Speakers at the ExCeL centre’s 2023 Autism Show welcomed an upcoming government employment review but cautioned that a shift in employers’ attitude is required to get more autistic people in work.
In April, the Department of Work and Pensions announced the Buckland Review, which will investigate the strikingly low rates of employment among autistic people.
Just 22% of autistic people are employed according to 2021 ONS data, the lowest rate among any disabled group.
Although the study doesn’t factor in the prevalence of under-diagnosis, especially for women and older adults, it highlights the existence of barriers that prevent autistic people from securing and retaining paid work.
The Buckland Review aims to boost the current figure by ensuring employers are able to provide the right support, offering autistic adults adequate training and combating stigma.
According to Autism Show attendees, a lack of understanding and support from employers is proving to be the most pernicious problem with staying in the workforce.
During autistic writer and blogger Brian Bird’s talk, an audience member asked for advice about handling her manager, who had grown frustrated with her requests for basic accommodations.
Having spoken positively about his experience of late diagnosis while in his fifties, Bird was much more ambivalent on the topic of disclosure.
He said: “Be careful, it’s not a good thing or a bad thing. It’s something we need to be careful of.
“You can ask for reasonable adjustments but not everybody will be responsive.”
Sadly, it appears these warnings are justified, with a 2020 survey of managers revealing that half wouldn’t employ a neurodivergent candidate, despite the majority of respondents admitting they knew little about autism or ADHD.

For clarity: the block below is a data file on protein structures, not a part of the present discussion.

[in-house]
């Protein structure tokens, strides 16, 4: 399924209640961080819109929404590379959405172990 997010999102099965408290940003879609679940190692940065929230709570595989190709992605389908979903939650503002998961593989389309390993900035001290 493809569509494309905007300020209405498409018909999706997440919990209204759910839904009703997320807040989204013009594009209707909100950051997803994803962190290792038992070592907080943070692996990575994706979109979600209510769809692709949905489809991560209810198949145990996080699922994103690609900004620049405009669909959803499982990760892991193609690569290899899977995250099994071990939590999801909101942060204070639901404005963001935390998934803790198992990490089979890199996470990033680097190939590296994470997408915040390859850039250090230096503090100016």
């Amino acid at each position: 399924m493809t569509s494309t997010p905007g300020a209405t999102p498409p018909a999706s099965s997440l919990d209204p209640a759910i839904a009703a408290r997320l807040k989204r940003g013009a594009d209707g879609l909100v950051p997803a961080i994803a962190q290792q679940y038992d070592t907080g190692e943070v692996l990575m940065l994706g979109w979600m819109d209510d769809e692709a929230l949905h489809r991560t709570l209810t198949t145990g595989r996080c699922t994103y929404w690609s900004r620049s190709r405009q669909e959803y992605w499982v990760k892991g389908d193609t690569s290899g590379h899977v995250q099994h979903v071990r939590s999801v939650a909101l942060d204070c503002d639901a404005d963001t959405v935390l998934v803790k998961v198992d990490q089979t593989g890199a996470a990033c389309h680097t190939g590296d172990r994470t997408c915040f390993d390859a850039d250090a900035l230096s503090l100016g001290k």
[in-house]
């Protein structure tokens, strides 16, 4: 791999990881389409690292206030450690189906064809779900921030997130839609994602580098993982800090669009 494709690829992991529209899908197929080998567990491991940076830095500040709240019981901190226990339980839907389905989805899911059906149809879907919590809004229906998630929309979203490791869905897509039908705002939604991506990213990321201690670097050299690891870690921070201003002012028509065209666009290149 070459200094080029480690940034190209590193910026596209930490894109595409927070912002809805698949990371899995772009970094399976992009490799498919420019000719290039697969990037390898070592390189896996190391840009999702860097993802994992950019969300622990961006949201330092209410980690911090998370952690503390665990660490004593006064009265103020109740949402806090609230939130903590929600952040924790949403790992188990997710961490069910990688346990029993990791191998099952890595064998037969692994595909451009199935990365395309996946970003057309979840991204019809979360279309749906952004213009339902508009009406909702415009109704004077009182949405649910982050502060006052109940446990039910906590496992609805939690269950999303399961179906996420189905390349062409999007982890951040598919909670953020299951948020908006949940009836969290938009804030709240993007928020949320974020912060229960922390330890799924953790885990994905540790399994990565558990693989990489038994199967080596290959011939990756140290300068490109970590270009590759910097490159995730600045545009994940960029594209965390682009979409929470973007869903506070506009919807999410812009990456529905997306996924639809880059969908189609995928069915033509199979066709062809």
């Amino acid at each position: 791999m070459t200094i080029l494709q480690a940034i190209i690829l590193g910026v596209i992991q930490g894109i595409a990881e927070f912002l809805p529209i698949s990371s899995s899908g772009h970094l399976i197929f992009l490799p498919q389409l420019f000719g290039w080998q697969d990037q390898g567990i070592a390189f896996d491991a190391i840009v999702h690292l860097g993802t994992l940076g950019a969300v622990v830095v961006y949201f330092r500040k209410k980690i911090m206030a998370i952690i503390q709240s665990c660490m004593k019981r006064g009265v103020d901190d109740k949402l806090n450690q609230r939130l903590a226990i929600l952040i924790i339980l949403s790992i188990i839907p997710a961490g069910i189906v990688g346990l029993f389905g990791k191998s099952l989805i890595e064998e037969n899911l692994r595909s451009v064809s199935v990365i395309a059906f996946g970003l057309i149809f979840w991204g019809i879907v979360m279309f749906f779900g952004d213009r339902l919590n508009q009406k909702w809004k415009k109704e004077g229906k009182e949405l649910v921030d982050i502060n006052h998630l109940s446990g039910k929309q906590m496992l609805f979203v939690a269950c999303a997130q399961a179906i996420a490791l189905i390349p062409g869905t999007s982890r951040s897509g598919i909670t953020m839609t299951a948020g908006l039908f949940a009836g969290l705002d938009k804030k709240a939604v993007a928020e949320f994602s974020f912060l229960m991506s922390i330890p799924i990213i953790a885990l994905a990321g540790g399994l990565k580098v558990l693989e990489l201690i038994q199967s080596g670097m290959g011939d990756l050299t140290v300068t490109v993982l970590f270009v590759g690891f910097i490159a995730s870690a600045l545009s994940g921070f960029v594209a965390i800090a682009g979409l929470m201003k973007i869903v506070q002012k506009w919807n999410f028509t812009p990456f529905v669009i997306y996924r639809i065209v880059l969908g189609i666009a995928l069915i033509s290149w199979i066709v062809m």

Lydia Stott, a diversity and inclusion coordinator and young ambassador for the National Autistic Society, had a similarly bad experience before finding a supportive organisation.
While working in an accounting role, she encountered pushback when asking for small accommodations, in addition to miscommunication that needlessly escalated into conflict.
Speaking at the Autism Show, she said: “My manager asked me if Friday morning was convenient for a meeting.
“Then, I said: ‘No, it’s not actually’, not realising that she wasn’t genuinely asking.
“She wasn’t impressed. It was the first time I heard the expression: ‘I say: jump, you say: how high’.”
Despite performing well in the role, Stott resigned due to stress triggered by how uncomfortable and out of place she felt.
However, she is now thrilled to be in a role that includes delivering diversity and inclusion training to large organisations, ensuring that others don’t face the same micro-aggressions.
Penny Perry, admissions manager at Derwen College, a vocational college supporting those with special educational needs or disabilities, confirmed that many employers lack awareness around how they can support autistic employees.
She said: “We have challenges around engaging employers, we can find it difficult because they don’t know what they’re dealing with.
“They’re probably a little frightened of how they are going to need to be supporting those young people.
“I would say that if you can get buy-in at the top of a company, at the highest level, that positive message of inclusion can be brought down from the top.
“They need a basic understanding of what the challenges are for these young people, both around working environment and relationships with colleagues.
“It will get better but it will take time.”
Evidently, this can’t come soon enough for the many employees navigating a workplace that becomes hostile once they ‘come out’ as autistic.
Unsupportive workplaces and even subsequent firings make the decision to disclose a diagnosis fraught.
It’s hoped the Buckland Review will usher in meaningful change to workplace policy for neurodivergent employees.
The review, which began last month, will incorporate the viewpoints of autistic people, professionals, charities and specialist organisations.
Recommendations are scheduled to be given to Mel Stride, Secretary of State for the Department of Work and Pensions, in September.